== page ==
Just One Word...

Posted Monday, May 3, 2010, at 9:04 AM
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    Robert A Peel is mostly correct about the visibility of the Pacific Trash Vortex. It can't be seen from space is is often difficult to see from low flying aircraft. While the above picture is claimed to be from the vortex, I'll agree with Robert that "it is a mistake to visualize the trash heap as the size of Texas in the MANNER the photo suggests".

    But make no mistake, plastic, sludge, and who knows what all is there though much of it is small and floats just below the surface, and though several attempts have been tried to remediate the problem, there has been little success, and some scientists think it is mission impossible. All the while, the trash vortex gets bigger.

    Robert mentions the size of the vortex being unknown guesswork and that is true. For this blog however, I chose to use the smallest size estimate for the vortex I could find, but to go to the other extreme of estimates, it could be larger than the continental USA too.

    -- Posted by Brian Hoag on Mon, May 3, 2010, at 2:55 PM
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    Perhaps it would be wise to tell why the plastic is small and suspended in the water. From the above cited source...

    "The Great Pacific Garbage Patch has one of the highest levels known of plastic particulate suspended in the upper water column. As a result, it is one of several oceanic regions where researchers have studied the effects and impact of plastic photodegradation in the neustonic layer of water. Unlike debris, which biodegrades, the photodegraded plastic disintegrates into ever smaller pieces while remaining a polymer. This process continues down to the molecular level."

    Polymers last forever as far as I know. When plastic gets that small, it is ingested by aquatic organisms and enters our food chain eventually. Just something to think about...

    -- Posted by Brian Hoag on Mon, May 3, 2010, at 3:21 PM
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    I agree GI, but Robert was and is correct about the picture. Maybe I should change it to show microscopic plastic instead?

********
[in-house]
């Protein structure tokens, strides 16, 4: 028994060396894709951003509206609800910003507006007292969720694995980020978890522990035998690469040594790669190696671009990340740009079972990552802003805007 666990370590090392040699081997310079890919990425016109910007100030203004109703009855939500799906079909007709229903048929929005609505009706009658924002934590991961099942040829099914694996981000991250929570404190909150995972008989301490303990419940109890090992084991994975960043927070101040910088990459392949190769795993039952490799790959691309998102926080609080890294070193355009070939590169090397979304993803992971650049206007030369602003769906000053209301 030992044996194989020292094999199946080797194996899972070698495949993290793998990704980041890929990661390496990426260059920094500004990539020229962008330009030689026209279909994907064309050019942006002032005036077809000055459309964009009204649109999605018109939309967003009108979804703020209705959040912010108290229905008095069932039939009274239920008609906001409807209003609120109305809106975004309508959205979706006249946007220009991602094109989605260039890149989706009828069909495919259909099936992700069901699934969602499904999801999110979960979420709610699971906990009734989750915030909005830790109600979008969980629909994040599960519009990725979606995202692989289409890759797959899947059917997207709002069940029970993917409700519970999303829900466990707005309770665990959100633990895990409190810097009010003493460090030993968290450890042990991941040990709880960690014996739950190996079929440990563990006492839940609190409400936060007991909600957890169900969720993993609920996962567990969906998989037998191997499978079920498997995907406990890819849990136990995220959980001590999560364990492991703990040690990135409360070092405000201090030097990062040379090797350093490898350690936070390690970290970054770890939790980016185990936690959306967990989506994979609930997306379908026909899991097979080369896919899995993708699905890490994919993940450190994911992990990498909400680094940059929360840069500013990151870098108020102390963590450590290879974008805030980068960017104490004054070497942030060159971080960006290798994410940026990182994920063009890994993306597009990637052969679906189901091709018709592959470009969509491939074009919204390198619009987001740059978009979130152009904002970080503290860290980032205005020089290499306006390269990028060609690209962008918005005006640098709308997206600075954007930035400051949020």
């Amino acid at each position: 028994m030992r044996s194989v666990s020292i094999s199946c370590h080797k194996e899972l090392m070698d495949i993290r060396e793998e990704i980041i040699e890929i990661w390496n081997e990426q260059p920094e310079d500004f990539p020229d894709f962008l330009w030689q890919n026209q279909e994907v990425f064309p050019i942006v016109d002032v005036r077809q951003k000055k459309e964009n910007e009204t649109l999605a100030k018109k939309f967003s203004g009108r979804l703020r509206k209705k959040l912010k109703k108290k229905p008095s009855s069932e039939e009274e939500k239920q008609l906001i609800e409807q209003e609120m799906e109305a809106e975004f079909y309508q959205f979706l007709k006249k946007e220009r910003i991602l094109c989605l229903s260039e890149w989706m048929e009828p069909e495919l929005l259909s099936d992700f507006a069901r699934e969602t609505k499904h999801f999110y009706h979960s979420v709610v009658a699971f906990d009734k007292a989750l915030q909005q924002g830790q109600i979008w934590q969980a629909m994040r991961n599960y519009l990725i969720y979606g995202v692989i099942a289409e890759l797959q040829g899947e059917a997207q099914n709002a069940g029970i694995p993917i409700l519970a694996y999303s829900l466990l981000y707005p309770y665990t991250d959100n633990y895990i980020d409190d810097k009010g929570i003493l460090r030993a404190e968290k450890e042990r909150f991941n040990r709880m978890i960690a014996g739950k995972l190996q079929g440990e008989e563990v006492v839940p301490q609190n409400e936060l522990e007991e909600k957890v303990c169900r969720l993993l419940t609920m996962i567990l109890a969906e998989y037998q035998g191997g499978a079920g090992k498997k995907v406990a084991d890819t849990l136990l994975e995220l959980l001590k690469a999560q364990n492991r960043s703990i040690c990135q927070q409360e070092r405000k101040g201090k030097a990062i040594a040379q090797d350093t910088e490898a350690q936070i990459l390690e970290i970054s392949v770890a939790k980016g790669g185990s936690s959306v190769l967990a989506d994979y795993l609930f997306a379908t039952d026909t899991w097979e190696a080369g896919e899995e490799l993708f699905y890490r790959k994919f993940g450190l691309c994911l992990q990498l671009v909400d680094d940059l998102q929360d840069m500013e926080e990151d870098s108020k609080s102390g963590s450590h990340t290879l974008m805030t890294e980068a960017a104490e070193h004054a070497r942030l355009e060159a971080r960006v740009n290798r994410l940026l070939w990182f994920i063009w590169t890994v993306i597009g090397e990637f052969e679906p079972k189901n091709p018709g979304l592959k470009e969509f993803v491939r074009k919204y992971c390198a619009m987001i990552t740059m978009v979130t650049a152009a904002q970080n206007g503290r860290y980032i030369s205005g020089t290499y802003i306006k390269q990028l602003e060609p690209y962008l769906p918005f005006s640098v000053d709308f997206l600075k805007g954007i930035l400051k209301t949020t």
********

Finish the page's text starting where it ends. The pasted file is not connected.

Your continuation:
-- Posted by Brian Hoag on Mon, May 3, 2010, at 3:46 PM
  • Does that mean if I put a message in a plastic bottle and threw it into the ocean that it would eventually find its way to this vortex? Hmm... So that's why they always put those things in glass bottles. I'm just kidding. Although, a gps unit and a plastic bottle might provide the explanation science is looking for. I've got the bottle if someone else has the gps.

    -- Posted by McCook1 on Mon, May 3, 2010, at 5:56 PM
  • Our little year-round river here is just barely too wide to clear with a running jump in most places.

    There are still some historic grist mills along it.

    The original Indian trading paths have been located along its valley.'

    Fortunately for a long stretch of river, twice yearly clean up days have removed several hundred tons of trash over the past decade.

    The recyled materials from each drive have paid the bills for the next.

    All it takes is hundreds of people getting on old clothes and shoes, eager for eight to ten hours wallowing in the muck.

    Best thing, several judges have started sentencing litter bugs to work in one or two or more river clean ups.

    -- Posted by HerndonHank on Fri, May 7, 2010, at 4:14 PM
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